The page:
Most Sophisticated: United States Pavilion, Liberty, Libertà
Artist Martin Puryear
Curated by Brooke Kamin Rapaport
A simplified yet critical elegance threads through Puryear’s work in this iteration of the American pavilion. Kamin Rapaport of the Madison Square Park alliance in New York City directs the curatorial vision of this presentation, which begins with a monumental outdoor sculpture – Swallowed Sun – before dwindling down to a more human scale in the pavilion’s interior. Puryear is known for his large-scale installations. It becomes rewarding to see the artist’s personal lexicon re-purposed as a medium by which to remark upon the movements and civilizations that have ebbed and flowed throughout American history, specifically referencing the role that the institution of slavery holds over our past and our present. Puryear’s work is studied yet emotional, hitting that rare evocative nerve that knows exactly how to edit information for the viewer so that they are forced to infer the meanings latent within the works on view.
Most Star Power: Ghana Pavilion, “Freedom”
Felicia Abban, John Akomfrah, El Anatsui, Lynette Yiadom-Boakye, Ibrahim Mahama, Selasi Awusi Sosu
Curated by Nana Oforiatta Ayim
An astounding presentation as a first foray into the Venice Biennale, “Ghana: Freedom” alludes to the song “Ghana Freedom” which celebrates the birth of the nation’s 1957 independence. With powerhouse advisors David Adjaye and Okwui Enwezor (RIP), the pavilion hosts a variety of art world superstars, including El Anatsui and Lynette Yiadom-Boakye. Abstract and figurative intersect, with Ghana providing a stunning survey of works by the many talented artists working in mixed media, painting, photography and more. A must-see – particularly thrilling given Sir David Adjaye Obe’s interior designed to reflect traditional homes in Ghana. Each artist has a space to call home, to experiment with medium and representation, and to find their own personal sense of freedom within a wider pantheon of artistic expression.
Most Popular: Brazil Pavilion, “Swinguerra”
Artists Bárbara Wagner & Benjamin de Burca
Curated by Gabriel Pérez-Barreiro
What’s more fun than Brazil? Brazil at the Venice Biennale. The country continues to produce dizzying and entertaining, yet thoughtful, pavilions for the biennale. In this iteration, “Swinguerra” – a play on the word for a popular north Brazilian dance trend and the wod for “war” in Portugese, Brazil celebrates non-binary gender identity and queer expression through the lens of alienation, inclusion and vibrant dance performances. Reminiscent of the Braizilian carnival ‘schools’ formed by dance troupes while also creating a vehicle through which these performers can transmit their lived experience, “Swinguerra” is an unapologetic look at the Brazilian culture and its changing contemporary socio political landscape.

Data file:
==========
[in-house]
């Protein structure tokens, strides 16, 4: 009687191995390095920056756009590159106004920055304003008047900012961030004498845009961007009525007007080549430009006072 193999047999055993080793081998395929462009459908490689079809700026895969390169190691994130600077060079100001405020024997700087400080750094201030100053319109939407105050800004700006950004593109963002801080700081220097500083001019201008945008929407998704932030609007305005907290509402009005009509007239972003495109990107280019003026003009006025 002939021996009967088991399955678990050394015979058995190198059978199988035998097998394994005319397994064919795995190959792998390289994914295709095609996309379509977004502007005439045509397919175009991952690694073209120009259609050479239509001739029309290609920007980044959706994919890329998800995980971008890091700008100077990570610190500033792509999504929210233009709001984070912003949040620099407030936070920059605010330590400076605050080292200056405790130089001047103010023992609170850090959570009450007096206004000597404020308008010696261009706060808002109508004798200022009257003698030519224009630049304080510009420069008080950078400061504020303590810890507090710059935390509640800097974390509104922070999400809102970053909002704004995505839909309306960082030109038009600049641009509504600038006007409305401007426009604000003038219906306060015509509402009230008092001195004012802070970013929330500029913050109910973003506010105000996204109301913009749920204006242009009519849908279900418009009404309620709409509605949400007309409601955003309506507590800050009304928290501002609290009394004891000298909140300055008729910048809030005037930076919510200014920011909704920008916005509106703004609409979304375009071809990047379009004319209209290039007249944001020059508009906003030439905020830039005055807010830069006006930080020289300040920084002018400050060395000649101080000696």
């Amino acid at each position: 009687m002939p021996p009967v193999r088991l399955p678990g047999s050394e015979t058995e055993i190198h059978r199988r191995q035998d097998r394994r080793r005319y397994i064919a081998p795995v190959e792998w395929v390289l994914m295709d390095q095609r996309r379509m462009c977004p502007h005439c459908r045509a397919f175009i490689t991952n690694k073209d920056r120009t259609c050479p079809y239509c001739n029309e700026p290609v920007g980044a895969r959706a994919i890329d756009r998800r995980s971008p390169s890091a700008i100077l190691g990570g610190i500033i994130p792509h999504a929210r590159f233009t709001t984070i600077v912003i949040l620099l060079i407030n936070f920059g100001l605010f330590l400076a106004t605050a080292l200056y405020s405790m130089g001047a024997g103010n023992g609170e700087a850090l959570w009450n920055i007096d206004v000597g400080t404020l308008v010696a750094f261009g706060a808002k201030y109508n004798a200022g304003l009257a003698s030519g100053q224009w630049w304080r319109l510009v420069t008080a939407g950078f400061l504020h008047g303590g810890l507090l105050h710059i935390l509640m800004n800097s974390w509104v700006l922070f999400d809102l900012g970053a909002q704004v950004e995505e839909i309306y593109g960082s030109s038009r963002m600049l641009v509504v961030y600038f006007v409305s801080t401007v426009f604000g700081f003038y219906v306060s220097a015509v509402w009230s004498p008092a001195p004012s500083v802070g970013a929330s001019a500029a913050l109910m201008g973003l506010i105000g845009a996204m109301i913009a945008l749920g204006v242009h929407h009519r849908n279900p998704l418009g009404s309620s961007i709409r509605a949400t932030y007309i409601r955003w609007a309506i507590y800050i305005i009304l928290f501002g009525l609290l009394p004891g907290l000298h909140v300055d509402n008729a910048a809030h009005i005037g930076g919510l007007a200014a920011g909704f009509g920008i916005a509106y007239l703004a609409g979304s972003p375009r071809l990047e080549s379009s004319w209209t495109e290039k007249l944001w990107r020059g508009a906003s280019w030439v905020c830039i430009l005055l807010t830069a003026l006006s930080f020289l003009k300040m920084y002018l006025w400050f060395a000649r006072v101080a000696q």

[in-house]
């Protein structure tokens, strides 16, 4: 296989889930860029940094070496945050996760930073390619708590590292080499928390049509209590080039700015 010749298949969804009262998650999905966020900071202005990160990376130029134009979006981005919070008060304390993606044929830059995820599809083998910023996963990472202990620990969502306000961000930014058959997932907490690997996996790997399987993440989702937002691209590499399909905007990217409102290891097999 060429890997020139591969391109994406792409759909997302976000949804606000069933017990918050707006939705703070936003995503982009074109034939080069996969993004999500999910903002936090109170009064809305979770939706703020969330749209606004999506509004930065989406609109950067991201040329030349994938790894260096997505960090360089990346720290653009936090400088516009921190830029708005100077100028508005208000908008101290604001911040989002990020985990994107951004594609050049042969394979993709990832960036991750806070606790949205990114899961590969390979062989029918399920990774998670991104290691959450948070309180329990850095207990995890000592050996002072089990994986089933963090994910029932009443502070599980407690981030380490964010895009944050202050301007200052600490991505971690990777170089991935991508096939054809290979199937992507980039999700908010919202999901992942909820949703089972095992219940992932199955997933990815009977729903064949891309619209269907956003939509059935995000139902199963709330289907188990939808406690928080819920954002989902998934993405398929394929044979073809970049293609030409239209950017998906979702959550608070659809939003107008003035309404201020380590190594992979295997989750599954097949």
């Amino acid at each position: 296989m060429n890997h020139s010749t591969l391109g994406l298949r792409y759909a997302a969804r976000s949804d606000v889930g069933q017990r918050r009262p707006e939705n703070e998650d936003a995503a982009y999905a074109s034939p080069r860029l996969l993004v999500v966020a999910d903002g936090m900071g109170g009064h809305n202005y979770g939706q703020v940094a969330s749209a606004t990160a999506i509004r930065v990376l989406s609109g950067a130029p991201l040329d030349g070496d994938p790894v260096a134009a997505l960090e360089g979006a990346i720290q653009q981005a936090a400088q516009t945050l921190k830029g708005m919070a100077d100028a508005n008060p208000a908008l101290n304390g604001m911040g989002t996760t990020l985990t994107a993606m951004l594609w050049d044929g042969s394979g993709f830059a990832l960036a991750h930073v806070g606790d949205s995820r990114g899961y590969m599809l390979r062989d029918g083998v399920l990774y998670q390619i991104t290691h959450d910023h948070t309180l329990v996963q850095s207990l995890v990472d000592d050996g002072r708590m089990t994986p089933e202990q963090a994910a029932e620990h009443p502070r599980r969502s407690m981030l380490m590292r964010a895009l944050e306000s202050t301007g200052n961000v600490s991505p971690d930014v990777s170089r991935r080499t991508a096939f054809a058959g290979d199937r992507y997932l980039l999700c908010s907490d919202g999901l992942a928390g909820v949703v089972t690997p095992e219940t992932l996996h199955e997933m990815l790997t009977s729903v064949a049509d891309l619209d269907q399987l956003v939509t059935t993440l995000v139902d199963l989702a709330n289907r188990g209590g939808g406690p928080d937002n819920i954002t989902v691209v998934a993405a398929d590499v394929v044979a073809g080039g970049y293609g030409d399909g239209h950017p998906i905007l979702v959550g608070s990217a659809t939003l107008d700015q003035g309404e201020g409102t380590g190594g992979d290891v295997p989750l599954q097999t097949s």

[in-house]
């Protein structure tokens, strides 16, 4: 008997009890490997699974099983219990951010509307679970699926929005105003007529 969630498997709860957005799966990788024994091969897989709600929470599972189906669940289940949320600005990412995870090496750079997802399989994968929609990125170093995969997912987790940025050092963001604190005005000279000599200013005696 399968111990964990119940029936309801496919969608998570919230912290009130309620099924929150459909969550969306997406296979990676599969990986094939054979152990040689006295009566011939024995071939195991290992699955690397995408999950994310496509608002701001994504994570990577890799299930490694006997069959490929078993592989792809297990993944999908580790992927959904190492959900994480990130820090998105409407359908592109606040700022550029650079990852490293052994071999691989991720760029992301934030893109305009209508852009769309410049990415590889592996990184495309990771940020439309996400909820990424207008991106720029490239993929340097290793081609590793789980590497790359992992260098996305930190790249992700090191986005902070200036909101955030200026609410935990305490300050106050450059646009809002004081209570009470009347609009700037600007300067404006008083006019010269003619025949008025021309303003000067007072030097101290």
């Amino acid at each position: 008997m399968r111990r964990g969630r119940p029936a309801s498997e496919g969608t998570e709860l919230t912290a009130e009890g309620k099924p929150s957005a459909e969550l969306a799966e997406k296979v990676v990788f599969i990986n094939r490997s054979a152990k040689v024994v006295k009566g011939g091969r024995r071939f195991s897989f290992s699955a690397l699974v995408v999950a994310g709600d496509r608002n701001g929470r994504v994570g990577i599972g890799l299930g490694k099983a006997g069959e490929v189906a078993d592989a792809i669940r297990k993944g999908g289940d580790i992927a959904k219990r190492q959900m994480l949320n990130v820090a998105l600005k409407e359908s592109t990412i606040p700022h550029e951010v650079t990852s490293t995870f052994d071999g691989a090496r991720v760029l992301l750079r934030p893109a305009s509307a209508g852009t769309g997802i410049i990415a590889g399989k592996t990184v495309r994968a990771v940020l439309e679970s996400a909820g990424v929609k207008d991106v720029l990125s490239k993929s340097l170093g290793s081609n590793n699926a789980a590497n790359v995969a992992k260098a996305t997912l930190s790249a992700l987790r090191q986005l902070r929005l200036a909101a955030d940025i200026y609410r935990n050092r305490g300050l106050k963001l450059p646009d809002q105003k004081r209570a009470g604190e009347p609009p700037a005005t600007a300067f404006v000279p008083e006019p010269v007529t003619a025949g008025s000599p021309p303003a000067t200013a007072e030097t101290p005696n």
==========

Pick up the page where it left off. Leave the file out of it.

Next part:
Most Romantic: Lithuania Pavilion, “Sun & Sea (Marina)”*
Artists Rugilė Barzdžiukaitė, Vaiva Grainytė, Lina Lapelytė
Billed as an “Anthropocene opera embracing the summertime beach,” the Lithuanian pavilion meets at the delicate point connecting performance art, surrealism and humanism. A tableau of beachgoers relaxes at a man-made beach situated at a former military marina (used for the first time for this Biennale), where by turns they sing a libretto centered around the parameters defining leisure in the contemporary. Lyrics embrace objects for the beach assembled in China, while self-consciously meditating on the restrictions and freedoms attached to our everyday life in a time of climate change and environmental turmoil. Children frolic and pensioners play crossword puzzles while the dizzying path of humanity in our current cultural malaise sweeps through the scales that delineate the soundtrack of this Golden Lion-winning pavilion.
In contrast to the vibrant depictions of humanity listed above, it’s important to note the somber note exuded at the Venezuela pavilion during the Biennale’s opening weekend. A defiant yet empty structure stood bereft of guests, with a handwritten sign proclaiming in Spanish: “Destroyed, how they destroyed our country.” There are moments in time when reality supersedes the creative impulse, and we stand united with our brothers and sisters suffering in this time of need during Venezuela’s upheaval. We encourage readers to become familiar with opportunities to exercise empathy of their own in supporting populations fleeing desperate situations in the country while the political situation remains uncertain. We also continue to believe in the power of art and the creative impulse to bring people together and exercise empathy on an intimate scale, a personal scale: a human scale.
Audra Lambert is a freelance arts contributor and independent curator based in New York City. Her articles can be found in Whitehot Mag, Art Nerd NY, Artefuse, Examiner and more. The author focuses on participatory and public art projects with an emphasis on emerging and established female artists. She is co-founder of alt_break art fair, a nonprofit art fair fostering dialogue between community-based social justice nonprofits and the arts. Currently completing a Master’s thesis in Modern/Contemporary Art at City College of New York, her curated projects and ongoing coverage of interdisciplinary art projects can be found on ANTE. (www.antecedentprojects.com), an online art platform showcasing contemporary arts and culture, which may or may not be secretly run by llamas on Mars.